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Friday, September 3, 1999 Published at 14:30 GMT 15:30 UK


HIV test ruling: The reaction

The High Court ruled the child must have an HIV test

A High Court ruling that a four-month-old girl must be given an HIV test against her parents' wishes could have far reaching implications for patient choice.

The BMA's Vivienne Nathanson: "This is a significant ruling"
The case was brought to court by Camden Council, whose director of social services Simon White said after the judgement: "We have a legal duty to investigate a child's circumstances and decide whether we need to take action to safeguard or promote a child's welfare.

"We brought this case to the High Court because we felt that the issues needed detailed consideration by a judge who was independent and could examine the facts of the case dispassionately."

[ image: Dr Vivienne Nathanson backed the court decision]
Dr Vivienne Nathanson backed the court decision
Dr Vivienne Nathanson, head of ethics and science at the British Medical Association, said is was very rare that parents and doctors could not reach a consensus on the best interests of a child, and that it was sad that the courts had to become involved in this case.

She said: "We support the court's view that it would be beneficial for the child's HIV status to be known because of the advances in our knowledge of HIV and in the treatments available.

"If the baby tests negative for HIV, the mother has a strong incentive to stop breastfeeding to reduce the risk of maternal/child transmission. It is always a matter of regret if parents' genuinely held beliefs about the care of their children are overruled.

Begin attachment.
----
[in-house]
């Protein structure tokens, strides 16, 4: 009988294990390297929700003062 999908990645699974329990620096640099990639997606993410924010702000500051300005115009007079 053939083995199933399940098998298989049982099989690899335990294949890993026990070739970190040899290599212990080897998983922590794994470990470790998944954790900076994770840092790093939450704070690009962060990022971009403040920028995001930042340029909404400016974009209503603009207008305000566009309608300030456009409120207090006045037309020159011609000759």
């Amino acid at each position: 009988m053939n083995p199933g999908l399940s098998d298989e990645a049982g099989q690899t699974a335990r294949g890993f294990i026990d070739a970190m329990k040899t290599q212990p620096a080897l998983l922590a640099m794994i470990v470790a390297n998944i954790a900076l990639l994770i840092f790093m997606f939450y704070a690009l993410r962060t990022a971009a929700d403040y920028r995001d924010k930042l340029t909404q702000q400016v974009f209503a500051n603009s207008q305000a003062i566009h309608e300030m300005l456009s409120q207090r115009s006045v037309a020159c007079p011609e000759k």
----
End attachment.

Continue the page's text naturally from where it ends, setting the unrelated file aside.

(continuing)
"A decision to do so is not taken lightly but the weight of scientific evidence backing the court's action is very strong."

However, Dr Richard Nicholson, editor of the Bulletin of Medical Ethics, said the judgement set a dangerous precedent by overruling the parents.

He said: "It suggests that the paternalism of some doctors is now becoming dictatorial."

Difficult case

Mike Stone, general manager of the Patient's Association, said the case was particularly difficult.

He said: "We are in favour of informed consent and patient choice, but every case has got to be taken on its individual merits.

"This judgement is something that we will have to look at and assess the ramifications for patients in general because they could be far reaching.

Mr Stone said the judgement appeared to take power away from patients and echoed a similar decision made earlier this year when a schoolgirl was compelled to undergo heart surgery despite initially expressing a wish to be allowed to die.

The National Aids Trust said it was "extremely regrettable" that court intervention was thought necessary in this case.

Derek Bodell, trust director, said voluntary testing based on informed consent was the best approach and had led to the UK having one of the lowest HIV infection rates in Western Europe

But he added: "Enshrined in our statutes is the policy of acting in the best interests of the child. We believe that children have the right to receive the best HIV care available."

'Not interested in informed consent'

Aids and HIV charity the George House Trust said the courts were not interested in informed consent.

In a statement, the charity said: "Nobody should be forcibly tested for HIV.

"Focusing only on potential benefits of treatment for the child, overlooks the impact on the mother and the household. This is not in the interest of child or parent.

"Demanding routine testing and taking people to court to ensure testing - risks driving HIV underground, making it less likely that people will access services."

The charity also said that using the courts was tantamount to launching a witch-hunt against people who were HIV positive.

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